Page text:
Evan Goodman

Stopping self destructive behaviour

What happens when a business owner has self-destructive or business harming leadership behaviours? What happens when family members don’t get on well in business? What do we do? How do they change?

It makes me think of my favourite skit of all time (watch here), starring Bob Newhart. (Younger clients might struggle to recognise that name!). The premise is a person coming into a psychiatrist’s office with a distressing behaviour. The patient goes on with a long description and the psychiatrist replies with two words “stop it”. She continues with her tales of woe and his volume increases but the message stays the same — STOP IT.

I agree with Bob. It’s easier to stop negative behaviours than it is to establish new ones; most problems in the workplace (and at home) are behavioural. The best part is stopping? It is often enough to make things change.

For example, if you respond to every comment with “but” (a great conversation killer if there ever was one because it basically negates everything the person just said). If you simply stop saying that word, you would be making enormous strides in making the speaker feel heard. No need for something new, simply quit the old.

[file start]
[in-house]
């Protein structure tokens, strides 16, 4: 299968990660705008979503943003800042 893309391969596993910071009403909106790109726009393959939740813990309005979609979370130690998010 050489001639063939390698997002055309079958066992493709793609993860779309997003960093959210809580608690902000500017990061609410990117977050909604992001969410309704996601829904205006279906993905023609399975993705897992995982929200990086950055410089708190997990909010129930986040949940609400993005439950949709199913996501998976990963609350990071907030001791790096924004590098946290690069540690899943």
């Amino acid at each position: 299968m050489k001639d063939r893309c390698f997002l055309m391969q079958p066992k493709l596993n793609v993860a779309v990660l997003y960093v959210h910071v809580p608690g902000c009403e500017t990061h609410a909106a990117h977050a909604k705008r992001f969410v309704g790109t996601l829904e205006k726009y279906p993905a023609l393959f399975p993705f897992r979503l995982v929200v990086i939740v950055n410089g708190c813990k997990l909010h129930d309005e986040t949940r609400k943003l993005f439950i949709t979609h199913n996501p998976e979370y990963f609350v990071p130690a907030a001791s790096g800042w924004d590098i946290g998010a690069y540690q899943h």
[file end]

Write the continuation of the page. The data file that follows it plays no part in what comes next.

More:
The list is endless. Here’s a few:

  • Stop interrupting.
  • Stop taking all the credit.
  • Stop doing your staff’s job.
  • Stop blaming others.
  • Stop offering advice to people who don’t want it.
  • Stop using anger as your default emotion.
  • Stop sitting in your chair all day.
  • Stop punishing the messenger.

Like any behaviour change, admitting you do it and then catching yourself in the act is half the battle. Stopping may be the final solution. If you feel the need to take it further, you then have the opportunity to find a replacement and practice it, though you’d be amazed how often these steps are not necessary.

Check yourself. What is it that you do or say that is harmful to yourself and others? We all have something. Can you imagine deleting it from your repertoire? Do you have a trusted colleague who could help you in your quest? Literally keep score (play to your competitive side) and record incremental progress. Don’t be surprised if others notice change before you. It’s very common. Keep a tally of the benefits — how you feel, how others react to you, and what gets done. Venture into other areas and apply the same process. Admit you will stumble along the way but that progress is being made. Look forward and not back. Reward yourself for your accomplishment. Offer yourself as a role model — overtly and behind the scenes.

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